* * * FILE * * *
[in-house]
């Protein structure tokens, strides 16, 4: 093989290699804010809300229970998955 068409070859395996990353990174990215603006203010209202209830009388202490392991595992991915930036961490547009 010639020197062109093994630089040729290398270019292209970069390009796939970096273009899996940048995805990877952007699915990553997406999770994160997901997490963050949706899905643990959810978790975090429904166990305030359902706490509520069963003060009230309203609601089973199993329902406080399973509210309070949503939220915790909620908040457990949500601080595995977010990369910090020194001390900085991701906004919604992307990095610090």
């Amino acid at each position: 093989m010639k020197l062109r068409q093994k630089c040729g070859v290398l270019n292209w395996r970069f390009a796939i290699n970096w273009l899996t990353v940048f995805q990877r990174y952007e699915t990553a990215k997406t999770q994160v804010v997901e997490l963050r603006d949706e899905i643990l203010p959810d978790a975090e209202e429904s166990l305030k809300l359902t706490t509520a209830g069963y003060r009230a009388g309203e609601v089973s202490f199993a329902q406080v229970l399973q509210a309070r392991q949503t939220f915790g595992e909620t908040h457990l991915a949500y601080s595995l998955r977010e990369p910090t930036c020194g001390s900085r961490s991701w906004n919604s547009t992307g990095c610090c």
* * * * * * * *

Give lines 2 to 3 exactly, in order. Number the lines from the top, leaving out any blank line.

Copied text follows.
């Protein structure tokens, strides 16, 4: 093989290699804010809300229970998955 068409070859395996990353990174990215603006203010209202209830009388202490392991595992991915930036961490547009 010639020197062109093994630089040729290398270019292209970069390009796939970096273009899996940048995805990877952007699915990553997406999770994160997901997490963050949706899905643990959810978790975090429904166990305030359902706490509520069963003060009230309203609601089973199993329902406080399973509210309070949503939220915790909620908040457990949500601080595995977010990369910090020194001390900085991701906004919604992307990095610090």
């Amino acid at each position: 093989m010639k020197l062109r068409q093994k630089c040729g070859v290398l270019n292209w395996r970069f390009a796939i290699n970096w273009l899996t990353v940048f995805q990877r990174y952007e699915t990553a990215k997406t999770q994160v804010v997901e997490l963050r603006d949706e899905i643990l203010p959810d978790a975090e209202e429904s166990l305030k809300l359902t706490t509520a209830g069963y003060r009230a009388g309203e609601v089973s202490f199993a329902q406080v229970l399973q509210a309070r392991q949503t939220f915790g595992e909620t908040h457990l991915a949500y601080s595995l998955r977010e990369p910090t930036c020194g001390s900085r961490s991701w906004n919604s547009t992307g990095c610090c």